GUANZHONG, China (Reuters) – Yang Zhaoyu quit his job in a major Chinese city nine months ago and moved to a small community that preaches sustainable living and conscious consumption.
“After graduating from college, I lived a very ordinary life,” said the 30-year-old former software developer. “I went out with someone, got married and got a job.”
But Yang realized he wanted something different, so he gave up his career in Suzhou, west of Shanghai, and found a new life in a remote community centered on sustainability and agriculture. biological.
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China’s burgeoning megacities have drawn hundreds of millions of people from rural villages and small towns in search of jobs and wealth, but people like Yang are part of an emerging trend in the opposite direction.
A recent poll of people between the ages of 18 and 35 by a state think tank found that 52% of those who lived in smaller cities moved there after spending an average of three years in first-tier cities. plan, citing the fast pace of life.
Known as AnotherCommunity, Yang’s new home is an hour’s drive from the city of Fuzhou in Fujian Province, in a village called Guanzhong. It was created by Tang Guanhua, 30, and his wife, Xing Zhen, 35, in late 2015.
After one year at AnotherCommunity, residents can vote to have a say in its affairs and use shared funds and resources. There are currently five permanent members.
It is now open to the public for a four-month trial. Since mid-October, more than 20 potential residents – from former computer programmers to online English teachers and freelance videographers – have signed up to join the community.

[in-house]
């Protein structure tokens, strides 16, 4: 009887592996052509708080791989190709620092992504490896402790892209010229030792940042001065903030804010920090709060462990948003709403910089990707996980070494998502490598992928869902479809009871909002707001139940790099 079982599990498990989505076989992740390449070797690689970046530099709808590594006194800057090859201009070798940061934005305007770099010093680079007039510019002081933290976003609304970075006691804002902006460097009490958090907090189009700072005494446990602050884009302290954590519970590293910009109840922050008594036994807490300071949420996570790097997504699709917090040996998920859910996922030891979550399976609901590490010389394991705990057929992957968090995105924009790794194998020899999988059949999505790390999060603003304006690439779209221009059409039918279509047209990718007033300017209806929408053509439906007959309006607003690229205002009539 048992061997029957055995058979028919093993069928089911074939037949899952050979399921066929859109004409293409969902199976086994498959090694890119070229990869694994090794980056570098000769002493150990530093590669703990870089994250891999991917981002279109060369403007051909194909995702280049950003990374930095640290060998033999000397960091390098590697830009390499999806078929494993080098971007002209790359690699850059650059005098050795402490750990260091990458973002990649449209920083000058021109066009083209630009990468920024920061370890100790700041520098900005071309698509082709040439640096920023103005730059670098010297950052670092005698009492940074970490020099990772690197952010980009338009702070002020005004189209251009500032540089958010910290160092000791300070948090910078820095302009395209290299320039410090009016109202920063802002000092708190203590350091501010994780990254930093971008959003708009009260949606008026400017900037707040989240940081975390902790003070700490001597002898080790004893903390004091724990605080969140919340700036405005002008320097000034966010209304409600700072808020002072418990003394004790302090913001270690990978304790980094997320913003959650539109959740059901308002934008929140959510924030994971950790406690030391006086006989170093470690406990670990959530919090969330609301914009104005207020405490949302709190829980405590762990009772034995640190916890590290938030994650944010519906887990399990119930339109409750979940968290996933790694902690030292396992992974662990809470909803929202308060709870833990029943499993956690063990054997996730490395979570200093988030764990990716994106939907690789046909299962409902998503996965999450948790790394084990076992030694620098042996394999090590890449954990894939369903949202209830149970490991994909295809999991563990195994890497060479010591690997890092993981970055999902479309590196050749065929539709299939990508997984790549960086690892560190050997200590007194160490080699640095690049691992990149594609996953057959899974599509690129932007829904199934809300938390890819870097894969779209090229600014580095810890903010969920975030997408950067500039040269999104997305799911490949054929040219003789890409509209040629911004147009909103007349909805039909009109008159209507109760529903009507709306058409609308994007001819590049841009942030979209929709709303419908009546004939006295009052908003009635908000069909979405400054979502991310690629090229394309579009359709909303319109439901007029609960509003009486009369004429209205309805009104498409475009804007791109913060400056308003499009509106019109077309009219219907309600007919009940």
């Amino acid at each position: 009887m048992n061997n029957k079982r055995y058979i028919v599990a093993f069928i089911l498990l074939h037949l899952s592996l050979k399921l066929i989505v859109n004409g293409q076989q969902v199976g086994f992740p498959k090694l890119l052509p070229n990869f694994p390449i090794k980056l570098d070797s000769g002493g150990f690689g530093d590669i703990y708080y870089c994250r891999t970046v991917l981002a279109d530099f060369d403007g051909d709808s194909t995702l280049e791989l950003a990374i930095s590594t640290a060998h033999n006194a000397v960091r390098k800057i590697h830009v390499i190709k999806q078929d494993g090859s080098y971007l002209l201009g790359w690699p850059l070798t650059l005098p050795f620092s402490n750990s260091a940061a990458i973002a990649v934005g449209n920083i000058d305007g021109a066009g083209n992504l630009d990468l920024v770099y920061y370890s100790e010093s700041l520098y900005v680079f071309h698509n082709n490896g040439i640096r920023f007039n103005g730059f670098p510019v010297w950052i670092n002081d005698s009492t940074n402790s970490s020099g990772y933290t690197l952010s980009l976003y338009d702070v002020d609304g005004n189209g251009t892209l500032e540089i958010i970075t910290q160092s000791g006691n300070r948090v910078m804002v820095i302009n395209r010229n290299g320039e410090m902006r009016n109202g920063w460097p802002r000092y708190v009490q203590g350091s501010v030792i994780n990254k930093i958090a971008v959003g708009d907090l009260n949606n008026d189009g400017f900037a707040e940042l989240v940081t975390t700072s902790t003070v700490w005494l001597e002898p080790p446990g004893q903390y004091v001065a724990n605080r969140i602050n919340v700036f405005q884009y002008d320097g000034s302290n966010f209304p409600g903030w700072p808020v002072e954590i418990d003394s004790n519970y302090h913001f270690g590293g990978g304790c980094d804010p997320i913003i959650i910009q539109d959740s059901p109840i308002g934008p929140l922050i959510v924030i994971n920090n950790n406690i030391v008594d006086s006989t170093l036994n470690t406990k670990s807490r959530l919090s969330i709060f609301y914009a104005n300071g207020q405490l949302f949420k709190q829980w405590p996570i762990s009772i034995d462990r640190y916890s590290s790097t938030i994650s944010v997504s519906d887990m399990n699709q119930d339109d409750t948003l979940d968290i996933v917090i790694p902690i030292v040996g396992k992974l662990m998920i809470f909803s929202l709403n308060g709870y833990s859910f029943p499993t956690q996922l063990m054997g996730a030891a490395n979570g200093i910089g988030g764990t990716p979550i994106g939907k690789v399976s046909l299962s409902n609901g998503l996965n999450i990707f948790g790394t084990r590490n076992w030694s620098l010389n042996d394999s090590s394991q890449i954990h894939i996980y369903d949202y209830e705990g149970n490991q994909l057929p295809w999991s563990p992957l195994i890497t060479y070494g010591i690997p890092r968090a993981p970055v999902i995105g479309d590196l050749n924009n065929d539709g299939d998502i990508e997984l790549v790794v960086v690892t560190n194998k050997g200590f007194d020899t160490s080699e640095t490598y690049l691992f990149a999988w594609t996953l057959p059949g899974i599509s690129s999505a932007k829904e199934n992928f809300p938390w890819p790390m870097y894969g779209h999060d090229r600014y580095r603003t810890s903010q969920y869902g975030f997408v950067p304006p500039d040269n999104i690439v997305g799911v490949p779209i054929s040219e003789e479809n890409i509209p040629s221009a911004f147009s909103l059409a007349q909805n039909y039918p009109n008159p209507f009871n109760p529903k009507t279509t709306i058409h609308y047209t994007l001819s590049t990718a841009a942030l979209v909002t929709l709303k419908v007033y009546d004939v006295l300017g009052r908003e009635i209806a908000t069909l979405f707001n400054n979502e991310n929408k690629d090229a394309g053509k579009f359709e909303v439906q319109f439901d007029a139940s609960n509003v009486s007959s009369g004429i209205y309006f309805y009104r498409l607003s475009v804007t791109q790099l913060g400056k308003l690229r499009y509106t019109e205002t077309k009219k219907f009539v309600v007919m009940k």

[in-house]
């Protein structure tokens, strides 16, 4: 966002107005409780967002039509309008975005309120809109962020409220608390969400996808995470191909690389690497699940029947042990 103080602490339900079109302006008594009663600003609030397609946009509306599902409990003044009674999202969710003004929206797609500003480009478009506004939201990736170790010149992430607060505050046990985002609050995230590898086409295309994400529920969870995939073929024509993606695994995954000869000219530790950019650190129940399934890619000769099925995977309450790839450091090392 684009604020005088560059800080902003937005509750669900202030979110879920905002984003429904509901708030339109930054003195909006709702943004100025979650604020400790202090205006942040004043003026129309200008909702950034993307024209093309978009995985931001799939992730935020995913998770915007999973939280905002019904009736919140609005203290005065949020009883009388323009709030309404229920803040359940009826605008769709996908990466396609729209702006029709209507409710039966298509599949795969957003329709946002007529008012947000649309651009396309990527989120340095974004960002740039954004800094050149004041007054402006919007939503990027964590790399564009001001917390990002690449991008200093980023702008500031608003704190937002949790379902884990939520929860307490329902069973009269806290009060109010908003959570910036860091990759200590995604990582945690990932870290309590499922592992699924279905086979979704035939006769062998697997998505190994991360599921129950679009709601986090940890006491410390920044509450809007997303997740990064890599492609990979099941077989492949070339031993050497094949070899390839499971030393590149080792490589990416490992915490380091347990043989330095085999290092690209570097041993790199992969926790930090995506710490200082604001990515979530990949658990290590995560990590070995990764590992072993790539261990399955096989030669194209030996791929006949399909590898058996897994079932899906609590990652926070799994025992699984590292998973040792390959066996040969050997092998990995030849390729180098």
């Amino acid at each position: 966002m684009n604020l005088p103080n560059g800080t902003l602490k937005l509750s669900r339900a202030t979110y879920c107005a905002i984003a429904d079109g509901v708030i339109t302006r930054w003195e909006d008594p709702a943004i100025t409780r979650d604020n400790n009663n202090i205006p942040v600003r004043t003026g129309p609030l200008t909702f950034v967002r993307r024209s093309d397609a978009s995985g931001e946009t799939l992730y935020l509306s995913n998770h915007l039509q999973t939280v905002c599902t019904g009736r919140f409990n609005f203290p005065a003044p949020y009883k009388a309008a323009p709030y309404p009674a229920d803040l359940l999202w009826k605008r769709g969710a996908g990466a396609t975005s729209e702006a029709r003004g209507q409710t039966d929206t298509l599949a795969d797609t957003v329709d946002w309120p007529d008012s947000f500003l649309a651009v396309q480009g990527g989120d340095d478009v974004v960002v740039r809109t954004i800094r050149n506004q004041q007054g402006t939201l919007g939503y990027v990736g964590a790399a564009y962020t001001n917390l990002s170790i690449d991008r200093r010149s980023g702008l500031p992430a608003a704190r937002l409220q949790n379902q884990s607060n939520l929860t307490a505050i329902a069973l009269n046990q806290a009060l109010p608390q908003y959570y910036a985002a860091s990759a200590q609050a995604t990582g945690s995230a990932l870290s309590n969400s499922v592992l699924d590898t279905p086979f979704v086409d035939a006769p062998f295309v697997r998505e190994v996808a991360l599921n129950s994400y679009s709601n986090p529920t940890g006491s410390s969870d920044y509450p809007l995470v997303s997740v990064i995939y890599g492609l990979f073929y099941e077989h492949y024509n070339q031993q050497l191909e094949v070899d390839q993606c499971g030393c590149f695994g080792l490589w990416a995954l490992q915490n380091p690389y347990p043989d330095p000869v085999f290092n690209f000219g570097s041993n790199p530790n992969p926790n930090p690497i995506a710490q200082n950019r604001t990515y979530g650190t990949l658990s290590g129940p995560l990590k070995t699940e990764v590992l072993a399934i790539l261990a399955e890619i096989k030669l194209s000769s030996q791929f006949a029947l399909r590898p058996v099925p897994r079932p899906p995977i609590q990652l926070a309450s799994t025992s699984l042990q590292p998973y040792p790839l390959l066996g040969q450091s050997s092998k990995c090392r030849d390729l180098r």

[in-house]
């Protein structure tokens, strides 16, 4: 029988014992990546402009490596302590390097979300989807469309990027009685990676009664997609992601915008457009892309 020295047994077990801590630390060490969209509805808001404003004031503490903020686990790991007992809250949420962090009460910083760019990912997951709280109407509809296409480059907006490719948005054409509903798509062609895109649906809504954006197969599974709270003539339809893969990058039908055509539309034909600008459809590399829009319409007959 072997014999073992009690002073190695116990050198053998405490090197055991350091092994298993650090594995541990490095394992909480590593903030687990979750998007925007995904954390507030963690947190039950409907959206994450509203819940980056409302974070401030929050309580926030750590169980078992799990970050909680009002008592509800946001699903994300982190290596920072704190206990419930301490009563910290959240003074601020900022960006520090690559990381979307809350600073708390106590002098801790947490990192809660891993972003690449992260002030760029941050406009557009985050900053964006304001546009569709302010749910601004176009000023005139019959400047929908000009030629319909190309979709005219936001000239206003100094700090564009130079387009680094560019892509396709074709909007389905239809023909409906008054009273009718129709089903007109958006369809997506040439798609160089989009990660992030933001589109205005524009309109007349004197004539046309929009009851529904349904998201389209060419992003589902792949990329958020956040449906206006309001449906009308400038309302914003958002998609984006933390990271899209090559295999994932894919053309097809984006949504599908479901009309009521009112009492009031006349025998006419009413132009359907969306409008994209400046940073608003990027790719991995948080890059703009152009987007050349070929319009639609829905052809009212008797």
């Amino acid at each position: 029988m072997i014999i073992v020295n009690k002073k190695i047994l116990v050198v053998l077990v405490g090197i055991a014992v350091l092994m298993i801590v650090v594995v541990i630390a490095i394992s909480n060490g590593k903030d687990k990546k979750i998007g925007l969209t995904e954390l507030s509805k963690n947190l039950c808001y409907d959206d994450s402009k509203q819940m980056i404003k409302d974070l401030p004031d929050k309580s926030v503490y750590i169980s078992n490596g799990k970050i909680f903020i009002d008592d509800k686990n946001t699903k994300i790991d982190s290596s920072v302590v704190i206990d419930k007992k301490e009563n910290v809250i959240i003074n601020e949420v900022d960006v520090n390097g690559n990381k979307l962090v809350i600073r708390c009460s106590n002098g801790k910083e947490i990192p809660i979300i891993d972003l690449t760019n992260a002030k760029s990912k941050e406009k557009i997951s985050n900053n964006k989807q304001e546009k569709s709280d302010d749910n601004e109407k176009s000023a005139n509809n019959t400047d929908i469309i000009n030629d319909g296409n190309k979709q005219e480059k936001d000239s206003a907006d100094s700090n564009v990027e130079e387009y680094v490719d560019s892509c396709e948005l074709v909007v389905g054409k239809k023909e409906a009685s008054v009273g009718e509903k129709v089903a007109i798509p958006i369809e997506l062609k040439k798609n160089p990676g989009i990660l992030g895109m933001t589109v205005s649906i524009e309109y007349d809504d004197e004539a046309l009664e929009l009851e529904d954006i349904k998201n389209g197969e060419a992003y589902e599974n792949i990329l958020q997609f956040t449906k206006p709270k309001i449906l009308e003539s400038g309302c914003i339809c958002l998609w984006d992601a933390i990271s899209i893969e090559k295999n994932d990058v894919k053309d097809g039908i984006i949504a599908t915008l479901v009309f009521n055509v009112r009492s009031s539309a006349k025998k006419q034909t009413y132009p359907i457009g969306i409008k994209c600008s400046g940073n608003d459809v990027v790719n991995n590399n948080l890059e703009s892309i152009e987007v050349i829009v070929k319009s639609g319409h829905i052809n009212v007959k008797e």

Freelance videographer Chen Yan said she originally planned to stay only a week when she arrived in October, but ended up staying for a month.
“I lived in a room that… was half open and remained connected to the outside world, to the mountains,” says the 24-year-old.
“I stayed longer because I wanted to continue to feel this fullness, this richness.”
The community also serves as a safe space for 63-year-old transgender woman Liu Peilin, who has known Tang for several years.
In 2018 the community had to destroy much of what it had built due to pressure from the local government, although in recent months it has been left alone.
“Whatever they do, I just hope they get something out of it,” said the village Communist Party leader, surnamed Lin.
The Chinese media is full of stories of people seeking an alternative way of life in the countryside.
A newspaper reported in 2018 that a young woman had moved to the Zhongnan Mountains in Shanxi Province in search of a life as a hermit. Her story went viral on social media after her forced eviction.
These mountains have since attracted young people from all over China. At one point, the community had more than 600 residents, including many former townspeople, according to media reports.
The regional government, angered by what it saw as an incursion, demolished the illegal structures.
Reporting by Huizhong Wu; Additional reporting by Tingshu Wang; Editing by Karishma Singh and Stephen Coates